Id. at 980 (emphasis in original) (citations omitted). Considering this reasoning in the context of armed robbery, the court stated that

[t]he possession of a dangerous weapon may indicate a robber's willingness to use that weapon if necessary to accomplish the criminal undertaking. The mere fact an individual is armed, however, does not mean he or she has used the weapon, or threatened to use it, in any way. . . . There is a material difference between the presence of a weapon, which produces a risk of violent force, and the actual or threatened use of such force. Only the latter falls within the ACCA's force clause.

Id. (emphasis in original) (citations omitted).[12]

         In contrast, federal appellate decisions holding that armed robbery (as distinct from simple robbery) is a violent felony under the ACCA's force clause have involved state statutes requiring the use of a dangerous or deadly weapon during the robbery. See, e.g., Redrick, ___ F.3d ___, 2016 WL 6595973 at *5 (Maryland armed robbery is a violent felony under ACCA's force clause; offense has as an element “use of a dangerous or deadly weapon”); United States v. Smith, 638 F.App'x 216, 219 (4th Cir. 2016) (North Carolina armed robbery is a violent felony under ACCA's force clause; offense has as an element “use or threatened use” of dangerous weapon); United States v. Johnson, 530 F.App'x 528, 531-33 (6th Cir. 2013) (“Derrick Johnson”) (Tennessee armed robbery is a violent felony under ACCA's force clause; offense has as an element use or threat to use deadly weapon). As the Redrick court observed, the

element of “use” of a dangerous or deadly weapon supplies at minimum a “threat” of physical force against the person of another. And because the means employed is a “dangerous or deadly weapon, ” the required degree of force-that is, “violent force”-is present.

___ F.3d ___, 2016 WL 6595973 at *5.

         The Government appears to concede the logic that unifies the Parnell, Redrick, Smith, and Derrick Johnson decisions, i.e., that armed robbery is a violent felony under the ACCA's force clause when the offense has as an element the use of a deadly weapon, but is not when only possession of such a weapon is required. (Doc. 8 at 2-3.) The Court must also yield to the force of this logic. The Court is very sure that ‘mere' possession of a deadly weapon during a robbery greatly increases the risk that Curtis Johnson physical force will be used. However, the ACCA's force clause addresses the actual, attempted, or threatened use of violent force, not the risk of its use. 18 U.S.C. § 924(e)(2)(B)(i). Risk fell within the purview of the now-defunct residual clause. 18 U.S.C. § 924(e)(2)(B)(ii). Thus, and because New Mexico's armed robbery statute requires merely the possession, and not necessarily the use, of a deadly weapon, the offense is no more a violent felony under the ACCA's force clause than simple robbery is.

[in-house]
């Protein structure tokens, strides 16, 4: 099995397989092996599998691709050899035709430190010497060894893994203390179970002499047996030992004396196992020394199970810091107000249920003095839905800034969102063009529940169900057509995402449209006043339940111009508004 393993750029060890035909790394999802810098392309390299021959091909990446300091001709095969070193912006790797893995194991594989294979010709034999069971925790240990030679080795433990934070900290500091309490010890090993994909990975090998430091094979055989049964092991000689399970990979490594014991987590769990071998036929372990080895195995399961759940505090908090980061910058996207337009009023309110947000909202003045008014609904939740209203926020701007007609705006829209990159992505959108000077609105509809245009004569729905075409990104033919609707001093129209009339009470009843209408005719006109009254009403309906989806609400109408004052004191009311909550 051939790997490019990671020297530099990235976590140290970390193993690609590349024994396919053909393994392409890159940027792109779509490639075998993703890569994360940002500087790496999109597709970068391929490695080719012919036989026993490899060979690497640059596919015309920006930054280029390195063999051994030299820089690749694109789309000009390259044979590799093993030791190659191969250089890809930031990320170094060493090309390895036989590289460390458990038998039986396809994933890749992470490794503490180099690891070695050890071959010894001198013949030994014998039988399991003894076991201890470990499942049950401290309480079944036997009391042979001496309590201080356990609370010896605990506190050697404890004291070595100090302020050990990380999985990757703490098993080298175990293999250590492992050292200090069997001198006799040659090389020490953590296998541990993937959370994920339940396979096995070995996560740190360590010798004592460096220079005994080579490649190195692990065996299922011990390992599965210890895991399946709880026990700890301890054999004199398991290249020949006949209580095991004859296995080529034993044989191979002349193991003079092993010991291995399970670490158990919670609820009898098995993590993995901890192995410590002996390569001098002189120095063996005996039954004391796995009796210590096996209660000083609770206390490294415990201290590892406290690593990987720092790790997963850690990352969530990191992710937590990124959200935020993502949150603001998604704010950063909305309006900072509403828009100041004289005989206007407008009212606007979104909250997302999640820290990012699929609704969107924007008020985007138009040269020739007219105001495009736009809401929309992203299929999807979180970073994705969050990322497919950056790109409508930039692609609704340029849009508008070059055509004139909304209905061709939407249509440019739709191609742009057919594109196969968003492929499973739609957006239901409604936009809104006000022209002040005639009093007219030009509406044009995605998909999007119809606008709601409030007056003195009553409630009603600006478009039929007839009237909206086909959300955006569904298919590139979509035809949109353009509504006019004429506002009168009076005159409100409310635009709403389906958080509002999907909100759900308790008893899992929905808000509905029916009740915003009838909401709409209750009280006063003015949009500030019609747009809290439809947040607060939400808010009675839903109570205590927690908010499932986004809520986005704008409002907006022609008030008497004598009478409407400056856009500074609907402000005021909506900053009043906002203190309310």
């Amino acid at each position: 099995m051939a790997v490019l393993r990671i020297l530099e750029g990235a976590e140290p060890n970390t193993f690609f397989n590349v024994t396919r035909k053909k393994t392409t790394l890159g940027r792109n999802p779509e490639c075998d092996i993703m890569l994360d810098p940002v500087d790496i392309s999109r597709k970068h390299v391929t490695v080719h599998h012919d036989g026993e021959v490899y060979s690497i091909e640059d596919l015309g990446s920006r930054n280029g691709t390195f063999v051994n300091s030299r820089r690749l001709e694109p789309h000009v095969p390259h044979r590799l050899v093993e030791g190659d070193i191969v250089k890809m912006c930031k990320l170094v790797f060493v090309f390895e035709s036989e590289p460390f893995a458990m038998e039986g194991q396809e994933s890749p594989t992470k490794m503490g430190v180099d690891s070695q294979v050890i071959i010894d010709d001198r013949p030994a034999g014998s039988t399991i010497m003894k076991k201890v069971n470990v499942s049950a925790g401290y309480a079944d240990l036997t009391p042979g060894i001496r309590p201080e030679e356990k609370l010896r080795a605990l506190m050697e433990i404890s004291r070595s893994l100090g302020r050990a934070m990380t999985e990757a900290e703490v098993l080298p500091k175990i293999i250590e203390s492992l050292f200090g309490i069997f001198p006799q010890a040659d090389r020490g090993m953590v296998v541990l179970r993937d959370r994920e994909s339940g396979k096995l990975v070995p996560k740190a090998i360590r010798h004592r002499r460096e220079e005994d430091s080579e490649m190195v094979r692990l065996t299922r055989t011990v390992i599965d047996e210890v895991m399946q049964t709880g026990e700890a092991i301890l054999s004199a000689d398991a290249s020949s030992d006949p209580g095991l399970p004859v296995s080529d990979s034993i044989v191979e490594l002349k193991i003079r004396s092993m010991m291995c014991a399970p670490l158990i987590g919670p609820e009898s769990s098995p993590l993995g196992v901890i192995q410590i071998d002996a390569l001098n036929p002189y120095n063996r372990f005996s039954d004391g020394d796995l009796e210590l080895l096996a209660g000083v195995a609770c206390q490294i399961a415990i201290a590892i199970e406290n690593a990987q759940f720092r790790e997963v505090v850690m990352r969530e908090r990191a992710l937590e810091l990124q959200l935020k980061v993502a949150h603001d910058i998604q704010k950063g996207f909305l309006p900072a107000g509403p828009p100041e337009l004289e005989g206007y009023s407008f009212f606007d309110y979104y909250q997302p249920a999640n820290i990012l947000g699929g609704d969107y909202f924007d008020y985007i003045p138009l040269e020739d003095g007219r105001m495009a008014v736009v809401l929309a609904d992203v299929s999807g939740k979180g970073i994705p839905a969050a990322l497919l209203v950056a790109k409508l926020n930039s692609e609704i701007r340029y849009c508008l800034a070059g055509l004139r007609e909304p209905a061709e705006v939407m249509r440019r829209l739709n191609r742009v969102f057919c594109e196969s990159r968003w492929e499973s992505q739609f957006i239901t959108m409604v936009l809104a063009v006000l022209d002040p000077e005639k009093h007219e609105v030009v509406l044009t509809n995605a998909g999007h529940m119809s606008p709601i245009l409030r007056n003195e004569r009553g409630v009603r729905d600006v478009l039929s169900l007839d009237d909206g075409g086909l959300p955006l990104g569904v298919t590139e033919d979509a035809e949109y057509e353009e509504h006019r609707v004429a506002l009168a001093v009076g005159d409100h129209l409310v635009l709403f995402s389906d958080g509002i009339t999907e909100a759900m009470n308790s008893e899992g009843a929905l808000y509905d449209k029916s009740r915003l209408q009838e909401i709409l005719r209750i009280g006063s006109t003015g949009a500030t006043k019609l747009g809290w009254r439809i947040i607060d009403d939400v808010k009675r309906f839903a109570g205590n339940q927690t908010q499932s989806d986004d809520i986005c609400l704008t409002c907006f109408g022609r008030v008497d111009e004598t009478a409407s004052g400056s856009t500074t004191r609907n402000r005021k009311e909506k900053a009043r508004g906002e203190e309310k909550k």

The undersigned proposes this result with serious reservations. One cause for concern is its potential dissonance with federal appellate decisions holding that federal bank robbery is a crime of violence under U.S.S.G. § 4B1.2's force clause. Federal bank robbery has as an element the use of “force and violence” or “intimidation.” 18 U.S.C. § 2113(a). To use “intimidation, ” in turn, “is to say or do something in such a way that a person of ordinary sensibilities would be fearful of bodily harm.” Tenth Circuit Criminal Pattern Jury Instruction 2.77 (2015). The Tenth Circuit has found that this element was satisfied where the defendant did no more than “walk[] unhesitatingly behind the [bank] counter and beg[i]n to remove cash from the tellers' drawers, ” speaking only to say “shut up” when asked what he was doing. United States v. Slater, 692 F.2d 107, 107-09 (10th Cir. 1982). The Slater court found sufficient evidence of intimidation in the defendant's “quiet” but “forceful, ” “purposeful, ” and “aggressive” behavior, which “created a dangerous situation” and a reasonable “expectation of injury . . . in the context of an incident of this kind where a weapon and a willingness to use it are not uncommon, ” although the defendant had no weapon in that case. Id. at 109; see also, e.g., United States v. Crosby, 416 F.App'x 776, 777, 780 (10th Cir. 2011) (sufficient evidence of intimidation where defendant passed note to teller at drive-through window stating, “This is a robbery. Give me all large bills. 100s, 50s, no bait money, no alarms, and give note back and do it fast.”); United States v. Winfield, 961 F.2d 221, at *1-*3 (10th Cir. 1992) (unpublished) (sufficient evidence of intimidation where defendant “softly” told teller to “put a stack of 20's on the counter . . . quickly” and reached into his jacket); but see United States v. Wagstaff, 865 F.2d 626, 629 (4th Cir. 1989) (declining to follow Slater).